Geriatric Content for All Nurse Practitioner Programs: A Population-Driven Imperative

Amy L. Silva-Smith, PhD, APRN, BC, ANP; Ernestine Kotthoff-Burrell, PhD, RN-C, ANP


Topics in Advanced Practice Nursing eJournal. 2009;9(4) 

In This Article

Nurse Practitioners and Care of the Elderly

Primary care nurse practitioners (NPs) who serve adult and geriatric clients may be from adult, family, or women's health specialties. The "graying of America" compels these providers to have a basic understanding of the normal and abnormal processes of aging.

Although 98 programs prepare gerontologic NPs (GNPs),[1] the number of graduates is grossly insufficient to meet all the needs of older adult patients. According to the National Sample Survey of Registered Nurses, only 11,250 (8%) of 141,209 NPs in the United States are prepared as gerontologic/geriatric specialists. Only 6186 of these are certified as gerontologic specialists by a national certifying agency.[2]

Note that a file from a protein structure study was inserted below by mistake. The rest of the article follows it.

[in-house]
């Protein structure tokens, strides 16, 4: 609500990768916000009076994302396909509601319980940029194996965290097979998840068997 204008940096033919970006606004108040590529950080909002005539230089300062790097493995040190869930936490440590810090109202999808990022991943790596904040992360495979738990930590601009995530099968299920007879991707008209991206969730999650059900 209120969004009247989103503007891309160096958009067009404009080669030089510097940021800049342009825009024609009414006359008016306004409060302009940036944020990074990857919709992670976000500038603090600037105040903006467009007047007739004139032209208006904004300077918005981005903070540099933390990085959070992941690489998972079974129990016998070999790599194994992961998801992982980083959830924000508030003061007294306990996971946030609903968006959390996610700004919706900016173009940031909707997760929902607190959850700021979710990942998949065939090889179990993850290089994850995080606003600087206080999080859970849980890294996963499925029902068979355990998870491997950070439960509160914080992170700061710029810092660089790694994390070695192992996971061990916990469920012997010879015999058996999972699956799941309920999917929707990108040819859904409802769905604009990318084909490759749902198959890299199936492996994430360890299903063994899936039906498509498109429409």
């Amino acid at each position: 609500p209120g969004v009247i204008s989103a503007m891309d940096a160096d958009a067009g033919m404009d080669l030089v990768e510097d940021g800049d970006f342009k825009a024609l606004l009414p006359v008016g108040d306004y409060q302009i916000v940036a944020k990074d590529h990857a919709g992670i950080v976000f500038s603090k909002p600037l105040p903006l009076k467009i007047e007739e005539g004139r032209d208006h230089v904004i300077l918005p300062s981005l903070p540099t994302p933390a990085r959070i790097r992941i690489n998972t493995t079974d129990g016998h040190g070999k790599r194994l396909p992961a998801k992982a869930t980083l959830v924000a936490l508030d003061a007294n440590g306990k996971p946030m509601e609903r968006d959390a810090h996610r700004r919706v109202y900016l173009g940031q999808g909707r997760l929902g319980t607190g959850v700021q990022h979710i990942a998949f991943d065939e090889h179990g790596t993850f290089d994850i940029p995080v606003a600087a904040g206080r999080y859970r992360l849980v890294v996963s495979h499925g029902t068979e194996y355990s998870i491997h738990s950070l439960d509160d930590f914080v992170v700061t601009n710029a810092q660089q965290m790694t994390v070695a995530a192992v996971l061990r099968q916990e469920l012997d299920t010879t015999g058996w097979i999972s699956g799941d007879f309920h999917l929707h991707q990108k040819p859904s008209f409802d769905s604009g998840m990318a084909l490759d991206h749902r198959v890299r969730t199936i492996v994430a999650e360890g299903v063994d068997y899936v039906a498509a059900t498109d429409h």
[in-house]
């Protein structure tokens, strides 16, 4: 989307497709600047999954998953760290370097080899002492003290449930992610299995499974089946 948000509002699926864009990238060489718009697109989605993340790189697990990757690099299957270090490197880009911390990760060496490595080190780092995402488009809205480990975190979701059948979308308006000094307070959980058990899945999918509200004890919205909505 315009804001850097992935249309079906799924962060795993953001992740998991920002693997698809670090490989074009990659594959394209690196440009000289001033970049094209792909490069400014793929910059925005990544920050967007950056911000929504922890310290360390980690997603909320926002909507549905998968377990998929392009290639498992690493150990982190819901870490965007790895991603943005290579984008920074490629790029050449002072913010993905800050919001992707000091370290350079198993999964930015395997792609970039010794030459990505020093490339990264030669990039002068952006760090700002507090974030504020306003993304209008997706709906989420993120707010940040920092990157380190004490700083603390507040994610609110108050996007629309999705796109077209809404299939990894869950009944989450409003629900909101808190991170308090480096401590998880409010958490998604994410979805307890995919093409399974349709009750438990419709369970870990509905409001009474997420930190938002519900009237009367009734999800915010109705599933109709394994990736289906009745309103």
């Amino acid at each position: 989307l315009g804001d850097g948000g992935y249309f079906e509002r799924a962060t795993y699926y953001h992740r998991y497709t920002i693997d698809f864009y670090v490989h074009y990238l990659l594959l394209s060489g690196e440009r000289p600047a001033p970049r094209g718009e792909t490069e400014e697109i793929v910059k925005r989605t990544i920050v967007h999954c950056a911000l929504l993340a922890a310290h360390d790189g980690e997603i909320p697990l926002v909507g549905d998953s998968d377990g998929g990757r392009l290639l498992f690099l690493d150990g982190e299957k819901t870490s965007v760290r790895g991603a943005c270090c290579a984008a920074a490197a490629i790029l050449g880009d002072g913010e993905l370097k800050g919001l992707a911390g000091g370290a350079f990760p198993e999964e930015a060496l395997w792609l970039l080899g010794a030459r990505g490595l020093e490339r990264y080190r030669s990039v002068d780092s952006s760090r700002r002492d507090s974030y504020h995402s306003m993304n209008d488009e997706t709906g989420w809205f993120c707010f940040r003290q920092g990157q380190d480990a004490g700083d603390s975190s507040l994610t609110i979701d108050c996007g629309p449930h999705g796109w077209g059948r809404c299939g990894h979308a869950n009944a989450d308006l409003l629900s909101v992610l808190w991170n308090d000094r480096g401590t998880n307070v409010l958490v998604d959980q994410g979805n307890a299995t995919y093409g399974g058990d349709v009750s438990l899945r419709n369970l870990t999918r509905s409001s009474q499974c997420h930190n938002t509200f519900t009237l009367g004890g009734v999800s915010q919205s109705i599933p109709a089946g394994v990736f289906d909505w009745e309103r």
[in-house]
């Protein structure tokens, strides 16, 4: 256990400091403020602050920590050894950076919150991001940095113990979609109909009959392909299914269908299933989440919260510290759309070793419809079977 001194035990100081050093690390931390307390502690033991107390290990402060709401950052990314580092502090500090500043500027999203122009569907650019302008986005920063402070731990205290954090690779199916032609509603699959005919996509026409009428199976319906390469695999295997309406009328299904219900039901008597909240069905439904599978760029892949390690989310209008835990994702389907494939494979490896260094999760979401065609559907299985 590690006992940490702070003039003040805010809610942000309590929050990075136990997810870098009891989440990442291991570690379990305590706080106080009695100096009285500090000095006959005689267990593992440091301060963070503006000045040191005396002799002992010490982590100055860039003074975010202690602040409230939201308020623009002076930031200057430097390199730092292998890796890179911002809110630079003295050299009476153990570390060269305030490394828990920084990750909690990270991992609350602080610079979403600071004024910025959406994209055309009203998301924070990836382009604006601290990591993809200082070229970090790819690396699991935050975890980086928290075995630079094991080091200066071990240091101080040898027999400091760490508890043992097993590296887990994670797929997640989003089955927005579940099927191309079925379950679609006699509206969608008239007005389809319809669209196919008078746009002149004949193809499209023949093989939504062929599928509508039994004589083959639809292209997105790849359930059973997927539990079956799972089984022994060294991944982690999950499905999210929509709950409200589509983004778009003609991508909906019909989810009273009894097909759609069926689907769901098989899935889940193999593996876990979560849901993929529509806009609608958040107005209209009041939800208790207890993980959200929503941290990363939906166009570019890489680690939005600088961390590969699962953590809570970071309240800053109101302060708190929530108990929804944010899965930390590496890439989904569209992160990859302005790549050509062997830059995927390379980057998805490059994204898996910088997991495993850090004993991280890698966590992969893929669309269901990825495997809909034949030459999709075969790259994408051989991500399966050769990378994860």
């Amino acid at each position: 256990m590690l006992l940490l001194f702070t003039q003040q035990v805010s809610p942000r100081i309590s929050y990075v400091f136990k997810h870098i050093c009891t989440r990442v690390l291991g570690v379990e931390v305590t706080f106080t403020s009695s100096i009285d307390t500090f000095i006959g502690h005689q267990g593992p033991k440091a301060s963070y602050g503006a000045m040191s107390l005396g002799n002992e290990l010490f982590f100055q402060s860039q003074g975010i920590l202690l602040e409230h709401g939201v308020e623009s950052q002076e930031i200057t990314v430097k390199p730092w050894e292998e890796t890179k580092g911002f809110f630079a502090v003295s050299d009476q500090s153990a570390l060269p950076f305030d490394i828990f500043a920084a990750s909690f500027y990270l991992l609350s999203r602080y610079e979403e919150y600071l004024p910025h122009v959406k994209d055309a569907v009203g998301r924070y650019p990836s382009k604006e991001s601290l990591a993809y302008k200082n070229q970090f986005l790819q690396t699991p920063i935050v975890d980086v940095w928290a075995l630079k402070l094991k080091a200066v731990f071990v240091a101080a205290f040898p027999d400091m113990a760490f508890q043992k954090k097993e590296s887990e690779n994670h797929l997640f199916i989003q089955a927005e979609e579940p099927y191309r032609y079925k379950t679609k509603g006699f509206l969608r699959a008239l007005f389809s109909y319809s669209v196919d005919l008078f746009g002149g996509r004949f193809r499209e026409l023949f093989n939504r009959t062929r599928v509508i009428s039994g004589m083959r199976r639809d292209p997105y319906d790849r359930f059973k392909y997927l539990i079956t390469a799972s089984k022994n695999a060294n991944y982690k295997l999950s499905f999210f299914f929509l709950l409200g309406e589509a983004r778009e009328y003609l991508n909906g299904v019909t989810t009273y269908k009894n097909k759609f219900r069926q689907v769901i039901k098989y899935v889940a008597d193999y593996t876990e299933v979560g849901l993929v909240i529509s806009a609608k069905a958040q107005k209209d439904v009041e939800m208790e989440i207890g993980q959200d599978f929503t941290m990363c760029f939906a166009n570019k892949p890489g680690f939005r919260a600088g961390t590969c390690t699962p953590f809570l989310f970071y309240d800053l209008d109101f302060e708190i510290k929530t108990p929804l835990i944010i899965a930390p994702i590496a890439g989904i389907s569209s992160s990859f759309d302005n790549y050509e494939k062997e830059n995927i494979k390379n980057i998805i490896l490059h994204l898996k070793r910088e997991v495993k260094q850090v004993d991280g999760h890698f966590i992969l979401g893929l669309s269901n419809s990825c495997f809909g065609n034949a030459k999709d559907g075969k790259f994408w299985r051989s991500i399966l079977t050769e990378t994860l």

Adult and family NPs make up the largest percentage of advanced practice graduates in the United States.[3] Given the population demographics and the paucity of GNPs, it is unrealistic to expect that the needs of older adults will be met solely by the preparation of GNPs. Therefore, faculty must examine current curricula, and revise and enhance content to include the needs of the geriatric client in all programs that prepare adult, family, and women's health advanced practice nurses.

This article describes the population demographics that are driving the need for increased education about aging adults, summarizes the recommended competencies for care of the older adult, and provides faculty resources to enhance or revise existing curricula to better emphasize the unique needs of this population.

The Elderly: Population Demographics

The anticipated population explosion of older adults is upon us. In 2008, there were 38.7 million Americans age 65 years and older.[4] In 2030, when the last of the baby boomers reaches age 65 years, the older adult population will double to 72 million individuals, who will account for more hospitalizations than any other age group.[5] In addition, adults older than age 85 years are and will be the fastest-growing segment of the population. The number of persons age 85 and over is expected to triple between 2010 and 2040.[4]


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